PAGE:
Wednesday, December 7, 2011

San Miguel - The City

Evening in the central jardin (park) was busy with the orchestra setting up, families with children, break dancers and crowds of on-lookers taking in the action. I was worn out already from activities earlier in the day and the necessary mile long marches to experience them. I followed Susan up the steps of the Parroquia as she hunted down opportunities for photographs of children posed in front of painted cut outs of the desert scene where the Virgin of Guadalupe first appeared to Juan Diego. Parents ushered their made-up Diegos and peasants into the scene for a quick photograph as the camera man called out "Diego, Diego..." to get them to look at the lens. This was all cute and quaint initially but I was done for the day and so drifted aimlessly about waiting for a signal from Susan that she was also ready to leave. It never came.
Out of boredom and curiosity I followed the long extension cord that supplied the photographer's spot light to find out what powered his operation. It led me to the top of the steps of the Parroquia, where it was plugged into an uncovered electrical box full of frayed, exposed wires.

From this vantage, I gazed out over the people below who were enjoying the evening. I picked the gringos out amongst the swelling crowd that waited for the concert and thought 'are they my tribe?' I didn't feel a connection to them. It was time for me to go.

I was reluctant to leave Susan to walk back to the apartment in the dark alone, but I concluded that she was comfortable and capable enough after all her years of traveling throughout this part of the world. So I left for the quiet solitude of our concrete apartment to recharge my batteries for another day.

As I navigated the narrow cobblestone sidewalks leading away from the jardin I realized, I think for the first time, that San Miguel is not just a tourist destination decorated with elaborate church spires and leaning and patched adobe walls, but a full fledged city with mostly working class people tasked with keeping up the image of a small Spanish Colonial town that once existed in the distant past. The colorful cultural differences and inspiring Spanish colonial architecture can feel like a facade to me when I'm tired like this. I followed this thread of thought as I took in the sounds and smells of the streets. I wandered home as a witness to the other side of this gringo destination. Taxis jockied for a better position in lines of traffic, horns honked and exhaust filled the air as pedestrians scurried on the sidelines towards restaurants and businesses that vied desperately for their money.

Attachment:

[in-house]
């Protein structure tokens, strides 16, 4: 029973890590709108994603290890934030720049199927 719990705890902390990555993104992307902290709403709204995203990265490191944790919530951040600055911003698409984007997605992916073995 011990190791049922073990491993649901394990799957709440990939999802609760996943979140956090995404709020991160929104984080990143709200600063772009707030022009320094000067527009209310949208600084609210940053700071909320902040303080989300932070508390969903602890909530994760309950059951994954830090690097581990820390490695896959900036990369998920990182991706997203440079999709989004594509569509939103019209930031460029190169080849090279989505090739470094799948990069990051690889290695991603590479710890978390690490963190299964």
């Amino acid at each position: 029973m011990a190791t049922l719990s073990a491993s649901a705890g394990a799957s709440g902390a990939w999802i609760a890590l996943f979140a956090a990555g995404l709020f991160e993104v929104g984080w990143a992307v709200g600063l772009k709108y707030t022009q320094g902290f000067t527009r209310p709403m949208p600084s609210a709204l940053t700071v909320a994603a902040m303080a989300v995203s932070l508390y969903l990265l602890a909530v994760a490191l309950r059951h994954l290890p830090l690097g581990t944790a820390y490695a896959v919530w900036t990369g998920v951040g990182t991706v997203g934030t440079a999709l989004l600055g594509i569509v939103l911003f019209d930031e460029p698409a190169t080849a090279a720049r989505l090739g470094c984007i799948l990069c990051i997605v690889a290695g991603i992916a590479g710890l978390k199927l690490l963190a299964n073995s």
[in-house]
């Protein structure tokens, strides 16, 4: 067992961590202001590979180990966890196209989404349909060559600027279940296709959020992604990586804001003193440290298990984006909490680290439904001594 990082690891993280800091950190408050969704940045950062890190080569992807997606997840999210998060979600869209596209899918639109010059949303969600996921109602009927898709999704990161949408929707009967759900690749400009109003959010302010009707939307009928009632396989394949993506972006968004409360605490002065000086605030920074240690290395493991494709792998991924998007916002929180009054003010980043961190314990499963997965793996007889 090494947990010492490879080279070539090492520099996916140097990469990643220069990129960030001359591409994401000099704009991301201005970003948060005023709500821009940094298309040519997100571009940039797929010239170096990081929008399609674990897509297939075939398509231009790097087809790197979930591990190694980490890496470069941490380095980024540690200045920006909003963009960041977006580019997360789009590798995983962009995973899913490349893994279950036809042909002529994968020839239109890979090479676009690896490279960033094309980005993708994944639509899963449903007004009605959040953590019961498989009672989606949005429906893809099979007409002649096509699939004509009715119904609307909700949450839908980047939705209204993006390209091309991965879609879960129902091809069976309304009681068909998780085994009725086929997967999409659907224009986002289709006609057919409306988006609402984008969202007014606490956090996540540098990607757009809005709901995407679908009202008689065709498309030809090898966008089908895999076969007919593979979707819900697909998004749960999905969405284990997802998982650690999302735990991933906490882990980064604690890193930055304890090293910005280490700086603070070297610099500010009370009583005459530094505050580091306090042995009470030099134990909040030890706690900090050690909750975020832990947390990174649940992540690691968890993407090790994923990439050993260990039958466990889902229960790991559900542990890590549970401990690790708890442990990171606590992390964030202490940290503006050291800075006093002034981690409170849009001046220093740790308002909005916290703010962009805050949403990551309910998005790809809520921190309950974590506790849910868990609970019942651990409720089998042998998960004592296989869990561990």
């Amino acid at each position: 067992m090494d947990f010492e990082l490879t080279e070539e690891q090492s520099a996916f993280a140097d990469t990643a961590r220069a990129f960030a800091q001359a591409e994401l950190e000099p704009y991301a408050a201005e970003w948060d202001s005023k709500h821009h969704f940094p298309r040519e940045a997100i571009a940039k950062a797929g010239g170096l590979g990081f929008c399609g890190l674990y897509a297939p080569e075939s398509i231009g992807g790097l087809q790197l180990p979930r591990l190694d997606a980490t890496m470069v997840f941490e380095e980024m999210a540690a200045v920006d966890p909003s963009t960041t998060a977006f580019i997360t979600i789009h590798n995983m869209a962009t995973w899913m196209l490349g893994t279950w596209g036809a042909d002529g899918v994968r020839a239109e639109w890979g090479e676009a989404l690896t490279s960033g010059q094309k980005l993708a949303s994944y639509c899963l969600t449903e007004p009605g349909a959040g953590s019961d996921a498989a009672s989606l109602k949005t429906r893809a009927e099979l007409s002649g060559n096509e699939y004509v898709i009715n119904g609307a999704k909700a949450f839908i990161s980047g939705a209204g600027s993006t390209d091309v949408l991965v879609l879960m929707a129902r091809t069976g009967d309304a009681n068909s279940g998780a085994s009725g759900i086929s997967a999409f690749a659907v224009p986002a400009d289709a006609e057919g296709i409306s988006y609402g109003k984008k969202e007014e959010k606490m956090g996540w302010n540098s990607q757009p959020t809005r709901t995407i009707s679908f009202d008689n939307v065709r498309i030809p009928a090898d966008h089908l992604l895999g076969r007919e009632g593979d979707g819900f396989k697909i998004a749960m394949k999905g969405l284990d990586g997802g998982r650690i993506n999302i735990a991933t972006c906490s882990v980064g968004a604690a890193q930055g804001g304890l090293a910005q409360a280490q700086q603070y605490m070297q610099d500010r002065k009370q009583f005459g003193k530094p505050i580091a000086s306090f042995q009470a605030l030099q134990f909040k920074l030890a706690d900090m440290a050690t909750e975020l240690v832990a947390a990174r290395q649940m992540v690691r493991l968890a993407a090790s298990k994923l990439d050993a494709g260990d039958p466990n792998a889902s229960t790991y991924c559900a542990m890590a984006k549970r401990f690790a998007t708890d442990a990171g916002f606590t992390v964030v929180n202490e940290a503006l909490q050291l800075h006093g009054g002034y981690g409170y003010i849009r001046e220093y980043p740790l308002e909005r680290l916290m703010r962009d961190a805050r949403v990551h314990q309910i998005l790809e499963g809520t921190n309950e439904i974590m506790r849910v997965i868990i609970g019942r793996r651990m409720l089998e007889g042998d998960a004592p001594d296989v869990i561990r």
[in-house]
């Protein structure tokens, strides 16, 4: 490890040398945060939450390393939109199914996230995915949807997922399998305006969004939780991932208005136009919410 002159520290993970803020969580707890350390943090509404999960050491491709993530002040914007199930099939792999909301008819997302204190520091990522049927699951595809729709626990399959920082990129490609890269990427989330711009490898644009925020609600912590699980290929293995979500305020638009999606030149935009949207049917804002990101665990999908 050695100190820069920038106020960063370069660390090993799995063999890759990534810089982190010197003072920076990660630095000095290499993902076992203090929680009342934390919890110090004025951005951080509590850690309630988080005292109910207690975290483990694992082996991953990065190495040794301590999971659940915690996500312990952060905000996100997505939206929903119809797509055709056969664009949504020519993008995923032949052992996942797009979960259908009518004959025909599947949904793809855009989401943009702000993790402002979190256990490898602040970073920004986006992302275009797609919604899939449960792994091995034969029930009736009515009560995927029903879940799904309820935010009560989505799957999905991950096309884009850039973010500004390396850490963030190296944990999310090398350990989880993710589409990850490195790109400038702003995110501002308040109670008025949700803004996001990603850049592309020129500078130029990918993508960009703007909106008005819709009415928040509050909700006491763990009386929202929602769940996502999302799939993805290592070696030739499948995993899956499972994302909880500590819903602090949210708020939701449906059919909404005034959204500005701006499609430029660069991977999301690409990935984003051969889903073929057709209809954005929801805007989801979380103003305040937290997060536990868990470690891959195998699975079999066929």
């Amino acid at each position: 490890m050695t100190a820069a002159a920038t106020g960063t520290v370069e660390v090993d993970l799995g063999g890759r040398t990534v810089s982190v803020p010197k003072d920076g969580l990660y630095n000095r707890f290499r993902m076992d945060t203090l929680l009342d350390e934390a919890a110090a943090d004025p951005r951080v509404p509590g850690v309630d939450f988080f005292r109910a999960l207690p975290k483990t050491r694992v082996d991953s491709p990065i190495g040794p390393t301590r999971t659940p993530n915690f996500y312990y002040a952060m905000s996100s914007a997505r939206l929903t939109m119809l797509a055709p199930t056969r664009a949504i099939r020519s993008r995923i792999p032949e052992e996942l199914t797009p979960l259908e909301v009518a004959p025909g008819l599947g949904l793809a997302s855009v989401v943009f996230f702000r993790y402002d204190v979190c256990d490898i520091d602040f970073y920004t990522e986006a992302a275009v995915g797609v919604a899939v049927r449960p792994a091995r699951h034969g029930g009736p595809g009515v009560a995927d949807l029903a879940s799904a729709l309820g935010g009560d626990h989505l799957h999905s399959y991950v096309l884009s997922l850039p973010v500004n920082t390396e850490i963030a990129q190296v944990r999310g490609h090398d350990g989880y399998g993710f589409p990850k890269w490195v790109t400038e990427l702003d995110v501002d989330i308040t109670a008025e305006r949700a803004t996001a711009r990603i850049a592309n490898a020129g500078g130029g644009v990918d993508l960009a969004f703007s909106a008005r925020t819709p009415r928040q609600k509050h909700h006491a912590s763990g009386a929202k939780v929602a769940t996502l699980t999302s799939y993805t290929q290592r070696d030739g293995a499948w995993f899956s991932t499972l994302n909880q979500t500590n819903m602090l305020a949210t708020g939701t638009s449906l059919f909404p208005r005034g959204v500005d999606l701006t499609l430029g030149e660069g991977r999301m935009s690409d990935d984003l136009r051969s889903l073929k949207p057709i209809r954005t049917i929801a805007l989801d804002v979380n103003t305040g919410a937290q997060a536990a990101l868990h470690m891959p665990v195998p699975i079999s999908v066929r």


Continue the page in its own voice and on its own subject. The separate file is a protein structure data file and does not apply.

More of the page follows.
Dust, grit and sewer gas rose up from the street along with diesel fumes as the autobuses chugged by, laden with the people. I crossed
calle Pila Seca, and up onto the narrow sidewalk that runs along calle Jesus, avoiding the passing taxis and SUV's driven by chilangos, the tourists from Mexico City.
The stone paved walkway felt narrow and slick as I gingerly stepped to avoid the on-coming foot traffic and the occasional frequent dog turd. Down the block, a car with megaphones strapped to the roof was making announcements in rapid Spanish at full volume and was headed in my direction. I considered taking a new route to avoid a closer encounter as a poor and ancient woman held out a leathery hand as small as a chewed caramel, in hopes of a peso or two. I dropped one in without missing a step.

These collective experiences enhanced my recognition that there is more to this city than its structural and cultural beauty. That there lies an energy just below the surface that is common to all modern cities. An energy that sustains the continued flow of the economy but in this case also support an idealized vision of the San Miguel of the past. Fortunately, this same energy also fuels in San Miguel (as it does in all cities worth their weight in cobble stones), the introduction of an abundance of delicious and varied foods, cultural diversity, theatre, the arts, and above all else, the sense of possibility. More about that later.
As I got closer to home my pace quickened, enticed by the seclusion this inner sanctum offers. Off the streets, behind the thick walls I am free of the assault of the constant stimulus. There I'm able to fortify myself with a silence that is only broken by the rooster in the neighbors yard and the lull of distant church bells that continue to mark the passage of time in a city that has a reputation to uphold.

For those interested, I have included a video of our rooftop views from the apartment where we are staying for the next few months. This is video #2 in an ongoing series.
Roof Top Video

1 comment:

  1. Great idea, Susan & Mark, & interesting to get a sense of M from his words.
    San Miguel looks like it's spread out in all directions, but maybe I didn't walk everywhere, back then (mid 80's). I was living at the Posada Carmina, when that lovely lady was still in charge, & it had not been tarted up.
    Nice to think of you in Mexico, enjoying. xxAnie


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